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How does security know when it’s broken?

We'll tell you.

What if your security breaks and you don’t know it? Do you wait an average of 277 days and get breached to find out? Let’s hope not. But if something in your security infrastructure isn’t doing what it’s supposed to be doing or getting the input it’s supposed to get, it can’t tell you.

Security operates on an assumptive model. Security devices and solutions assume that the data they receive is correct and complete. They don’t know when they aren’t getting what they need because they don’t know what traffic they need. They only know how to do their regex, policies, or other functions correctly. When they only receive part of the inputs they need, or if what they receive isn’t correct, they have no way to tell.

As an example, a client was implementing data surveillance to defend intellectual property in a hostile compliance environment. The client encrypts all of its internal data, which is decrypted when it arrives on the network segment where their DLP, IDS/IPS, security devices, and data surveillance were deployed. Data is supposed to be decrypted by the firewall before being made available to all other solutions. As data surveillance monitored the client’s data, we quickly saw that a high percentage of data we received was not completely decrypted.

Data surveillance performs session reconstruction—then looks at the payload (a file for example), extracts it, and analyzes the payload and session. With incomplete sessions, data surveillance couldn’t reconstruct sessions or extract payloads. The firewall was not decrypting anywhere from 20% to 80% of the data. This meant that none of the other security measures on the network could do their jobs either. They assumed that the data they received was complete and accurate. It wasn’t. Data surveillance was the only solution to identify that the core function of the decryption mechanism—on which all other security measures relied—was broken.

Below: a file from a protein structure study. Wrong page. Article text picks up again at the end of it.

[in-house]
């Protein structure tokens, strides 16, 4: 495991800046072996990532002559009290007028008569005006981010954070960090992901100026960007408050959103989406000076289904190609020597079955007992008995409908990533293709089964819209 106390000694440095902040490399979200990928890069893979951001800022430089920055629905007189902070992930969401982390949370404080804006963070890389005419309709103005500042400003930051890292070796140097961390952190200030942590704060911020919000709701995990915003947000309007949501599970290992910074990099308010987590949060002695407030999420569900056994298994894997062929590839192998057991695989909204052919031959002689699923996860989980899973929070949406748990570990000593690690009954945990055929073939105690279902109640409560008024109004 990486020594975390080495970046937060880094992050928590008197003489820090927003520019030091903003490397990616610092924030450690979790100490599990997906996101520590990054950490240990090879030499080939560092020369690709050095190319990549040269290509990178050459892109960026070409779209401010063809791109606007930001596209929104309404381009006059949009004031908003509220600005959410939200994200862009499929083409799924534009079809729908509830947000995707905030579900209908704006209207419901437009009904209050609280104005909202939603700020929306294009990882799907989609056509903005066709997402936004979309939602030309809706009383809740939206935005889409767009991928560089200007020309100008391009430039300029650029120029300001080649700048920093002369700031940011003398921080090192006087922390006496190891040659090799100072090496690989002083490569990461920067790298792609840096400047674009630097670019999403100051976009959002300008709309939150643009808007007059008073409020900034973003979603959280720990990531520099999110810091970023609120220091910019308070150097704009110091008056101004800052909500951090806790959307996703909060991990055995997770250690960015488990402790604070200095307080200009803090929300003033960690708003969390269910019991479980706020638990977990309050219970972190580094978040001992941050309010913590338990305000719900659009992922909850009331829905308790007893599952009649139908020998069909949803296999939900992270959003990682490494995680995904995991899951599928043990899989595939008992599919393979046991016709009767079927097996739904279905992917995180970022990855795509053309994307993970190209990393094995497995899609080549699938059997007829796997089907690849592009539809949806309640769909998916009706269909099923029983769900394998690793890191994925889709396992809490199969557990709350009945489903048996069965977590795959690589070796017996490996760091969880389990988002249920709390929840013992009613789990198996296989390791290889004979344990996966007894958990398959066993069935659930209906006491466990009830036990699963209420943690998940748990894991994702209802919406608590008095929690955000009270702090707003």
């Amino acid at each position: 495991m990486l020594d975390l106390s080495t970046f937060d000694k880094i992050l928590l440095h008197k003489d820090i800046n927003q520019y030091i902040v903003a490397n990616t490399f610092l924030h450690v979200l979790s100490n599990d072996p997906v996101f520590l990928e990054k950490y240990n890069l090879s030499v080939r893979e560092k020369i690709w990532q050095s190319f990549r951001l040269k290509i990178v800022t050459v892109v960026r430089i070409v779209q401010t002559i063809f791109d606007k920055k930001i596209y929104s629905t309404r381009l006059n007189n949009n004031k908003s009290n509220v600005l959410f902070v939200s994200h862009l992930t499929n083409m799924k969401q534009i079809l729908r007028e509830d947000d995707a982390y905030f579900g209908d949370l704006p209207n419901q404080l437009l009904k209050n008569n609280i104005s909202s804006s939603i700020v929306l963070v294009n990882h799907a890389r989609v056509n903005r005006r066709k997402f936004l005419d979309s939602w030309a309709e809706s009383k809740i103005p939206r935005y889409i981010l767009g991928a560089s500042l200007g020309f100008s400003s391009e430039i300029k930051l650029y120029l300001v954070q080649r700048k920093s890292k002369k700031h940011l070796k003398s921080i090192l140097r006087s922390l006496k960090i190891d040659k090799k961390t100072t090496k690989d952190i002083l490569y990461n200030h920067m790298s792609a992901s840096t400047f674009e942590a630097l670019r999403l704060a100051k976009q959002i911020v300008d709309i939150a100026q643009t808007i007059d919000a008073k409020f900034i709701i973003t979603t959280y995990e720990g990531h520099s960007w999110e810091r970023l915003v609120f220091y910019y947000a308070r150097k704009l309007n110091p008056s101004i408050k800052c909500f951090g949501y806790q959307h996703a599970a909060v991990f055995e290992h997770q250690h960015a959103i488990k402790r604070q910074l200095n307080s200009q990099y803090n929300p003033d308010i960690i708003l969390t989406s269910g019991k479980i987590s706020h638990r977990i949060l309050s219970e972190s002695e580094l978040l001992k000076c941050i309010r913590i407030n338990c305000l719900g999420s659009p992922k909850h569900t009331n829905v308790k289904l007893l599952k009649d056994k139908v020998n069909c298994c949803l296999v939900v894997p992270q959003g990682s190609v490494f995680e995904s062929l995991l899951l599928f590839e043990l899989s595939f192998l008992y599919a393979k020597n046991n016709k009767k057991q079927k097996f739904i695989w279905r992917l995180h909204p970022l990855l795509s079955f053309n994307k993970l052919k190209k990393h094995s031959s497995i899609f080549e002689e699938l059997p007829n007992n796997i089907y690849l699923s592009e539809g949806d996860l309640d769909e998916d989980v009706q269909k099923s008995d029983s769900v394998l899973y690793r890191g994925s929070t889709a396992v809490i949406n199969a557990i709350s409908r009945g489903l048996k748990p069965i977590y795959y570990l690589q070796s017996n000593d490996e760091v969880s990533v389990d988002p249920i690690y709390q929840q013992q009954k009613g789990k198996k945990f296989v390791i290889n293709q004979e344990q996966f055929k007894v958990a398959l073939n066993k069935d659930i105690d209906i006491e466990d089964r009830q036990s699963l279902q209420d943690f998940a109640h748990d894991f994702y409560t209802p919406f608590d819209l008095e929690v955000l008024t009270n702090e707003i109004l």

Data surveillance delivers binary-level visibility into data, which enables teams to see and validate that the security measures in place are doing what’s expected. They will also know exactly the state of their data with positive proof and a data chain-of-custody accounting. With that visibility, teams now have intelligence about their security processes that were previously invisible.